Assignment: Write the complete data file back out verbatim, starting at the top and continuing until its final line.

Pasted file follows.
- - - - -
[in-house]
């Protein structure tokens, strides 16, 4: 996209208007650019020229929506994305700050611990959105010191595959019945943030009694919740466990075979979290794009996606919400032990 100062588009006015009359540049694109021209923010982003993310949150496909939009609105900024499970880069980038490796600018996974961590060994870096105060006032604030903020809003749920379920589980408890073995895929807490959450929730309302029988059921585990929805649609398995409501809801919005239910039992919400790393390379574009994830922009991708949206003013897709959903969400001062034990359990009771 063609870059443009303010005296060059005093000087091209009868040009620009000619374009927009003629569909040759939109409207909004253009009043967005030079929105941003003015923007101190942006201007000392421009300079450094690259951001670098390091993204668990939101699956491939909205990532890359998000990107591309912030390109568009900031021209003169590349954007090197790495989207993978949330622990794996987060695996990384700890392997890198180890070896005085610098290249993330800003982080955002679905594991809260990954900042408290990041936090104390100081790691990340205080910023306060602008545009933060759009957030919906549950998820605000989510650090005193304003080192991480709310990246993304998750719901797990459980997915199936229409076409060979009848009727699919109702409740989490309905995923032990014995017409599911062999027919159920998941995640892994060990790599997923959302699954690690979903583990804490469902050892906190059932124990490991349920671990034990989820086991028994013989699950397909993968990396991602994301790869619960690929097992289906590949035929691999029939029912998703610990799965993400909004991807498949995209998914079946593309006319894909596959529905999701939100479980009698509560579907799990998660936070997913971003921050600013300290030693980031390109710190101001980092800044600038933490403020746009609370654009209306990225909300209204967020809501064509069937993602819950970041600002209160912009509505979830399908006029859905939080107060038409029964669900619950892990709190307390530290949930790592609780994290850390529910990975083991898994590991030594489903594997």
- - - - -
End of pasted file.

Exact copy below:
[in-house]
């Protein structure tokens, strides 16, 4: 996209208007650019020229929506994305700050611990959105010191595959019945943030009694919740466990075979979290794009996606919400032990 100062588009006015009359540049694109021209923010982003993310949150496909939009609105900024499970880069980038490796600018996974961590060994870096105060006032604030903020809003749920379920589980408890073995895929807490959450929730309302029988059921585990929805649609398995409501809801919005239910039992919400790393390379574009994830922009991708949206003013897709959903969400001062034990359990009771 063609870059443009303010005296060059005093000087091209009868040009620009000619374009927009003629569909040759939109409207909004253009009043967005030079929105941003003015923007101190942006201007000392421009300079450094690259951001670098390091993204668990939101699956491939909205990532890359998000990107591309912030390109568009900031021209003169590349954007090197790495989207993978949330622990794996987060695996990384700890392997890198180890070896005085610098290249993330800003982080955002679905594991809260990954900042408290990041936090104390100081790691990340205080910023306060602008545009933060759009957030919906549950998820605000989510650090005193304003080192991480709310990246993304998750719901797990459980997915199936229409076409060979009848009727699919109702409740989490309905995923032990014995017409599911062999027919159920998941995640892994060990790599997923959302699954690690979903583990804490469902050892906190059932124990490991349920671990034990989820086991028994013989699950397909993968990396991602994301790869619960690929097992289906590949035929691999029939029912998703610990799965993400909004991807498949995209998914079946593309006319894909596959529905999701939100479980009698509560579907799990998660936070997913971003921050600013300290030693980031390109710190101001980092800044600038933490403020746009609370654009209306990225909300209204967020809501064509069937993602819950970041600002209160912009509505979830399908006029859905939080107060038409029964669900619950892990709190307390530290949930790592609780994290850390529910990975083991898994590991030594489903594997």